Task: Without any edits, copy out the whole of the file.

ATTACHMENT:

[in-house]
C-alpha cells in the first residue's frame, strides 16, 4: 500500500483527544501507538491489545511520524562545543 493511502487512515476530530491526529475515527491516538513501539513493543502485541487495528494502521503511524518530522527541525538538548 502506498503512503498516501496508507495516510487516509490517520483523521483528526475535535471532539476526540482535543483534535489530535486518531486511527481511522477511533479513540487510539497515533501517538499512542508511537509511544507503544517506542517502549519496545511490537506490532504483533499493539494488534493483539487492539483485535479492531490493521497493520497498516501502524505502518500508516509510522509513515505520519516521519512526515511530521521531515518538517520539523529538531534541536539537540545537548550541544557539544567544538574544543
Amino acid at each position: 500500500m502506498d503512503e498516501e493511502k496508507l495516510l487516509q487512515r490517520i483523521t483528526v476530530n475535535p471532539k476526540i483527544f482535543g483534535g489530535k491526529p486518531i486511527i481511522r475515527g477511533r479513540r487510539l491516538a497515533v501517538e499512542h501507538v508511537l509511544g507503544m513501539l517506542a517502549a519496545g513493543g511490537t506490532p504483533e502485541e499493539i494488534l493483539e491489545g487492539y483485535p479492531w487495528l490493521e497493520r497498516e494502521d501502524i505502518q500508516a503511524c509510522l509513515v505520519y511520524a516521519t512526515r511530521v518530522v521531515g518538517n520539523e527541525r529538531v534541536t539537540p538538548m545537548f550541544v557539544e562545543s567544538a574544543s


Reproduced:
[in-house]
C-alpha cells in the first residue's frame, strides 16, 4: 500500500483527544501507538491489545511520524562545543 493511502487512515476530530491526529475515527491516538513501539513493543502485541487495528494502521503511524518530522527541525538538548 502506498503512503498516501496508507495516510487516509490517520483523521483528526475535535471532539476526540482535543483534535489530535486518531486511527481511522477511533479513540487510539497515533501517538499512542508511537509511544507503544517506542517502549519496545511490537506490532504483533499493539494488534493483539487492539483485535479492531490493521497493520497498516501502524505502518500508516509510522509513515505520519516521519512526515511530521521531515518538517520539523529538531534541536539537540545537548550541544557539544567544538574544543
Amino acid at each position: 500500500m502506498d503512503e498516501e493511502k496508507l495516510l487516509q487512515r490517520i483523521t483528526v476530530n475535535p471532539k476526540i483527544f482535543g483534535g489530535k491526529p486518531i486511527i481511522r475515527g477511533r479513540r487510539l491516538a497515533v501517538e499512542h501507538v508511537l509511544g507503544m513501539l517506542a517502549a519496545g513493543g511490537t506490532p504483533e502485541e499493539i494488534l493483539e491489545g487492539y483485535p479492531w487495528l490493521e497493520r497498516e494502521d501502524i505502518q500508516a503511524c509510522l509513515v505520519y511520524a516521519t512526515r511530521v518530522v521531515g518538517n520539523e527541525r529538531v534541536t539537540p538538548m545537548f550541544v557539544e562545543s567544538a574544543s